Rendezvous' bar wasn't as full as Green Street's, but the few remaining seats were taken shortly after I arrived. Scott welcomed me back and poured me a glass of water. As usual, he waited for me to settle in a bit before asking me what I wanted to drink, though in this case I knew the instant I spotted the J. Wray. I had forgotten he had it, though of course it was the base spirit for the ratafia des noyaux. I patiently waited my turn and then gave my order. "You've got this?" I asked. As if there were any question.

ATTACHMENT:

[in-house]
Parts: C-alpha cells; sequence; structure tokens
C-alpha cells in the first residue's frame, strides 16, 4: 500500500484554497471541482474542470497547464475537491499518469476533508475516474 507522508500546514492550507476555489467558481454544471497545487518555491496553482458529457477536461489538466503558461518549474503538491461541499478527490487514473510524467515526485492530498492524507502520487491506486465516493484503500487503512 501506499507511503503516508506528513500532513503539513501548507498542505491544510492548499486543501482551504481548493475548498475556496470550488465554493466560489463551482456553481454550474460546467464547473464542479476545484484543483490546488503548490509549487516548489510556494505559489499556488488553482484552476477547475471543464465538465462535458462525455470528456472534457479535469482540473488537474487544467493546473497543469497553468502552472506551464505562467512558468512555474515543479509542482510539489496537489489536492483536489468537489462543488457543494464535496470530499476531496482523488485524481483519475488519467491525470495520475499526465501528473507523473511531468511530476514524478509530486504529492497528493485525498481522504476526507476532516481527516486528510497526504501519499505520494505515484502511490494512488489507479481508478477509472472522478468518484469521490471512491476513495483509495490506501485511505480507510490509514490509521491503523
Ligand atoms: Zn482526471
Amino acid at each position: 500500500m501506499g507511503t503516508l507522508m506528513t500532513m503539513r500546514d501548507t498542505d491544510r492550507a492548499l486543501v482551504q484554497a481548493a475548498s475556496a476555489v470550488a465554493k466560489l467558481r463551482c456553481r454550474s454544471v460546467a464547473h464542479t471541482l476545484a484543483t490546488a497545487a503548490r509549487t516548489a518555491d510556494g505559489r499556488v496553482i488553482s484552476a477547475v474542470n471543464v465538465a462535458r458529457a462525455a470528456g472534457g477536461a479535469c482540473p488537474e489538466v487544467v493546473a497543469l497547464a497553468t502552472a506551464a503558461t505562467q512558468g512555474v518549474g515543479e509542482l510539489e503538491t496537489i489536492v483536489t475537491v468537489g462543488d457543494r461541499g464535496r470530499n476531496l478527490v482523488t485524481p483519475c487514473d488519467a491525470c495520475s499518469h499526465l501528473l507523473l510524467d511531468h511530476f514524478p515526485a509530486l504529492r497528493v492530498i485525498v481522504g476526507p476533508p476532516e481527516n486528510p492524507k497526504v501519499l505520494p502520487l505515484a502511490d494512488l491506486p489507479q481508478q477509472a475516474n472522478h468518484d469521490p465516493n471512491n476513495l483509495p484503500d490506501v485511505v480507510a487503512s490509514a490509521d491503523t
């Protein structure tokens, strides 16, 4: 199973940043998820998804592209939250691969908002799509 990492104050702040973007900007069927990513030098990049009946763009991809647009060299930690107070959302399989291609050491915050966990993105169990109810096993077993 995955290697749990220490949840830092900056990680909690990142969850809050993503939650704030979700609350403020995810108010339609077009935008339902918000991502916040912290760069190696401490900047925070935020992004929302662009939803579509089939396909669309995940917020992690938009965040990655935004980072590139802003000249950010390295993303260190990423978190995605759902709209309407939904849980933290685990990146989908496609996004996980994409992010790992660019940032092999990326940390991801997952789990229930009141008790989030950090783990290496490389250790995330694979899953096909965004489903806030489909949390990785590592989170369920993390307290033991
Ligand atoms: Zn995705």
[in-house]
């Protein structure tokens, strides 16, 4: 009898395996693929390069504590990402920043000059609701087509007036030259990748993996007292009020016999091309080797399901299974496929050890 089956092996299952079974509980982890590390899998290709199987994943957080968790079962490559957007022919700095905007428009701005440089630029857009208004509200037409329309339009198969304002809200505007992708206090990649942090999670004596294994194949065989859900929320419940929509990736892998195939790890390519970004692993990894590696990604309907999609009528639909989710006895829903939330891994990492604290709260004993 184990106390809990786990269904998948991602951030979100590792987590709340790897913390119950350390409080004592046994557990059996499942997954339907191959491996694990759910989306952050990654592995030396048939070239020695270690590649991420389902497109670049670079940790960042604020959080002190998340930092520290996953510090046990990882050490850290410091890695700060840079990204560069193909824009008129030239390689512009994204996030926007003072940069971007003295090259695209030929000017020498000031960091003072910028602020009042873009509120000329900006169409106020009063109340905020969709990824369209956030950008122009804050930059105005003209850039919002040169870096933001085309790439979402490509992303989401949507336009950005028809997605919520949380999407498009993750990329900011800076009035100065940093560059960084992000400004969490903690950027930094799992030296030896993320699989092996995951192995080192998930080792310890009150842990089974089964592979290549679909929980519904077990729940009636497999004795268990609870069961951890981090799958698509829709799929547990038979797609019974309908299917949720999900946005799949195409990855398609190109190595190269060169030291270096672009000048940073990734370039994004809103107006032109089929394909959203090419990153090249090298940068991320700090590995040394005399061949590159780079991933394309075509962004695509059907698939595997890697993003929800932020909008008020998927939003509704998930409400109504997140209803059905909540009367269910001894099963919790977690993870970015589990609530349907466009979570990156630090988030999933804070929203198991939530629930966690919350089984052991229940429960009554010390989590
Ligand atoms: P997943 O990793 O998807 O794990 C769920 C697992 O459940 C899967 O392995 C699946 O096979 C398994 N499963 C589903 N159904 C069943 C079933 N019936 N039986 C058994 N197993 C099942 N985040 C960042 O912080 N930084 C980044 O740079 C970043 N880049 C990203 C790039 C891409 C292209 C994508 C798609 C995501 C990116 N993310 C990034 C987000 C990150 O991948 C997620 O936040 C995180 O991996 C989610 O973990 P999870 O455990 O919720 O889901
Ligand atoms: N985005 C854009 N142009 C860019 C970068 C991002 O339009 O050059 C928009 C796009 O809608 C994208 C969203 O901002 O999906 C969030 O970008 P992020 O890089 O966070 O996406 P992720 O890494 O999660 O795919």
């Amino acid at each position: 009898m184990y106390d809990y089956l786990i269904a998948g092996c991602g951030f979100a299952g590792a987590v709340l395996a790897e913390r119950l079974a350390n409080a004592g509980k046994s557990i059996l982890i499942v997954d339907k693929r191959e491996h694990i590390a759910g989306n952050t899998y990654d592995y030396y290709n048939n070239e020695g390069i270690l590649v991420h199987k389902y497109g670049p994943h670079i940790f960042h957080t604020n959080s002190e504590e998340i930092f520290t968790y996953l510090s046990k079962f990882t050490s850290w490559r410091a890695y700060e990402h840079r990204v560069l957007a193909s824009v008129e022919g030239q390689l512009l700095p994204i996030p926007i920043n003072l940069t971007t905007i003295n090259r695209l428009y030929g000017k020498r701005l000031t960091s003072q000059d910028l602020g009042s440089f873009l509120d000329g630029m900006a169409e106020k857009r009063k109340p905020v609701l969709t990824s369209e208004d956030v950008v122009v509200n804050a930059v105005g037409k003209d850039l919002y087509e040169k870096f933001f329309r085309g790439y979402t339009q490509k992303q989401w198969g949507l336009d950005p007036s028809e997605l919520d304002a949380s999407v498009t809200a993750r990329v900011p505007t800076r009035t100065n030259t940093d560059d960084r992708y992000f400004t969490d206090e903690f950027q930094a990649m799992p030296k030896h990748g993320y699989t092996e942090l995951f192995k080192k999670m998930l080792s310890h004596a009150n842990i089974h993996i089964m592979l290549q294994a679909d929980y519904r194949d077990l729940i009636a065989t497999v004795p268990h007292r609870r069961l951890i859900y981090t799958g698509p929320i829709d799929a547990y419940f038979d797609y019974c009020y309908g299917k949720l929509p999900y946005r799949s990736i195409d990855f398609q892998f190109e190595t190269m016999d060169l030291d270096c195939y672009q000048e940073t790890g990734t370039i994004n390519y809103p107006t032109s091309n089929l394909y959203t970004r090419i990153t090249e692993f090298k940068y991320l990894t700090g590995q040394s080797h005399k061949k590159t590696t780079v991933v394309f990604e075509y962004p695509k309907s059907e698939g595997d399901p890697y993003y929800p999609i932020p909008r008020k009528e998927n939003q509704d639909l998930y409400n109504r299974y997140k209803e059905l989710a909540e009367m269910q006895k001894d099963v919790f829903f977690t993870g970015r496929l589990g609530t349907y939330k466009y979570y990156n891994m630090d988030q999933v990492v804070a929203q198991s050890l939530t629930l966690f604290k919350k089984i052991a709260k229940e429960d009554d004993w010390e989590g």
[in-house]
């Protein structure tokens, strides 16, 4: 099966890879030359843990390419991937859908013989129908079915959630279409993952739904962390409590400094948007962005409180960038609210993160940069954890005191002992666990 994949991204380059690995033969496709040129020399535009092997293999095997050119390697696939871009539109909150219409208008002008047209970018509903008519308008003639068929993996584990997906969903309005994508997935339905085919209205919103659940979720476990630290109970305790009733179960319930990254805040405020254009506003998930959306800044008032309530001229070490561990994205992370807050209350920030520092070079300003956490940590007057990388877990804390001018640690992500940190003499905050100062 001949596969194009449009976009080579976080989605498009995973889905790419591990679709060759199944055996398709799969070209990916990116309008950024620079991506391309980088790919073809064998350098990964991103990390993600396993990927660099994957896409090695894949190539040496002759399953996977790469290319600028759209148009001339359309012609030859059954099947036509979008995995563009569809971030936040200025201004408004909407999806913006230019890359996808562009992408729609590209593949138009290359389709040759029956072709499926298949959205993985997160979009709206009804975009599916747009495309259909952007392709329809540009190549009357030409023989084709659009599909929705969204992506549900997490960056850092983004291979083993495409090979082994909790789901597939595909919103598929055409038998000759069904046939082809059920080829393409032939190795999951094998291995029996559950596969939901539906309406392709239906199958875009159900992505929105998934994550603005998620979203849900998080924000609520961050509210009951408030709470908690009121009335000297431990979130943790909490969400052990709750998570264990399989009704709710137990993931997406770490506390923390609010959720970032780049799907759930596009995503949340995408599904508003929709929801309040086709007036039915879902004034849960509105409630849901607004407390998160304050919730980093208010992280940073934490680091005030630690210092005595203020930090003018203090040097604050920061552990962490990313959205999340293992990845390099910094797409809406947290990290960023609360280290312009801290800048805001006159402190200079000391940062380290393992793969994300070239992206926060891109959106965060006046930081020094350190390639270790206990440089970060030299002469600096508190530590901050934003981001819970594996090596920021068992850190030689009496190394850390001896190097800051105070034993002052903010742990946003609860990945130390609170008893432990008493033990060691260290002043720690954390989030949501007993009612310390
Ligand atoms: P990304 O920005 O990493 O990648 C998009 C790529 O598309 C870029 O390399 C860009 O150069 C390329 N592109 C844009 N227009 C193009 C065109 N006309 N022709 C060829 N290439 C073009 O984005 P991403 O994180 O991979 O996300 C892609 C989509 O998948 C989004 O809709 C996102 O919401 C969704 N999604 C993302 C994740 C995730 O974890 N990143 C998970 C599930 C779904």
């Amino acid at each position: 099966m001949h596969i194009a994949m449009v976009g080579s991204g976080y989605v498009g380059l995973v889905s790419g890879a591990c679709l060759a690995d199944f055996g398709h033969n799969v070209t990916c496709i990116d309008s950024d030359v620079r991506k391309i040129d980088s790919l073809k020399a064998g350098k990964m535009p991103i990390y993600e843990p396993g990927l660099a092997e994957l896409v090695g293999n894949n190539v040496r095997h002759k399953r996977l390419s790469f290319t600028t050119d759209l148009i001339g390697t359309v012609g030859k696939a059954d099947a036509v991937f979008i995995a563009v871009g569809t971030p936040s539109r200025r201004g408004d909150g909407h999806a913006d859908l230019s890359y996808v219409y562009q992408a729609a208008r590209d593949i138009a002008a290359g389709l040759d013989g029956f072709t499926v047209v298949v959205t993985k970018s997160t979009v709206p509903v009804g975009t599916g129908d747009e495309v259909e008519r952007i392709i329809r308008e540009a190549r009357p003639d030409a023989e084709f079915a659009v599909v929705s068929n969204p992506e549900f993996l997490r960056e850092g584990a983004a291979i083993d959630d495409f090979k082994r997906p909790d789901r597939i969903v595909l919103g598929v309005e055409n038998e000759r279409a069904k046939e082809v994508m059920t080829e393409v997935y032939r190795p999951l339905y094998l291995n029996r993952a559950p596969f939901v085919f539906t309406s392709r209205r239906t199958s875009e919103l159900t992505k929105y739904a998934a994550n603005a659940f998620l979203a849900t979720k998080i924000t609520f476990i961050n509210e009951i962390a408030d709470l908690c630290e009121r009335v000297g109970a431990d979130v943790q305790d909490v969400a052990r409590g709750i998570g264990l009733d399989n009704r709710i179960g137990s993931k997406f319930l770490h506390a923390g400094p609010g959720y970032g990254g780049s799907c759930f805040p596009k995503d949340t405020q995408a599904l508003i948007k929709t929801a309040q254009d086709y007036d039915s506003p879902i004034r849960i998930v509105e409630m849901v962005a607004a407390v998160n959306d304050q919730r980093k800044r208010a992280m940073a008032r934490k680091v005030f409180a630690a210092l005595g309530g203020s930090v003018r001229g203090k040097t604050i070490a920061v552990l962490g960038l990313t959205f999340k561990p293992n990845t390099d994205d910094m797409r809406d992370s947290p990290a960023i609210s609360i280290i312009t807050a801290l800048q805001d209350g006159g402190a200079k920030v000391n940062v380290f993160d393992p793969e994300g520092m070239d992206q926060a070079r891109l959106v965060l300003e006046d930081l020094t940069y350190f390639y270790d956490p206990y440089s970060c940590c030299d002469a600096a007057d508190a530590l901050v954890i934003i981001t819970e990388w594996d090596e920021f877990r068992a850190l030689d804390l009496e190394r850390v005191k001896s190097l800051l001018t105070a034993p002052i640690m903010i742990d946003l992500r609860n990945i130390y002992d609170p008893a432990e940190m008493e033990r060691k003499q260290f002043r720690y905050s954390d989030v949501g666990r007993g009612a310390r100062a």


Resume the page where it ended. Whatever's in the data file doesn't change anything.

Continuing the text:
The first day of Tales, I had still been bright-eyed and outgoing. A couple of tastings in, I spotted Wayne Curtis and Jeff Berry talking with another gentleman on the mezzanine at the conference hotel. I walked right over and introduced myself, saying to Wayne and Jeff that their books continued to sell very well at the Boston Shaker. I also told them about my dream that someday we would once again have authentic Old Medford rum on the market. Their eyes collectively widened - the third gentleman turned out to be famed rum collector Steve Remsberg. He asked me if I'd ever tasted a New England rum, and I sadly shook my head. And then he oh so casually mentioned that he might be having a tasting at his house at the end of Tales, and maybe an old New England rum would be on the docket. I walked away from that conversation with Steve's phone number and a small amount of amazement that I had the nerve to introduce myself in the first place. Over the next few days, we ran into Wayne several times, and he was careful to impress upon me the honor I had been accorded in being invited to Steve's tasting. But still I hesitated to call as my ingrained shyness took over. By the last day of Tales, my ability to socialize had dwindled to almost nothing, and I had gotten maybe 7 hours of sleep total over the past 2 nights. I wanted nothing more than to relax by the pool. Still, I knew it would be the height of foolishness to let this opportunity pass. So after settling into the hotel on our last night, I begged Fred to make the fateful phonecall for me. Steve was perfectly gracious and gave us his address and directions. I took a shower, put on my new favorite skirt, and headed down to the lobby to fetch a taxi. We were the first Tales stragglers to arrive, and Steve and his wife Cheryl made us feel right at home with a serving of the house rum punch. Soon Jeff, Wayne and his wife Louise, and a couple of others arrived. The relaxed atmosphere was the perfect way to unwind after a hectic week. Delicious food, good company. I noted the little plaque on the family room wall, about 3 or so feet from the floor, which indicated the water-line in the house from Katrina.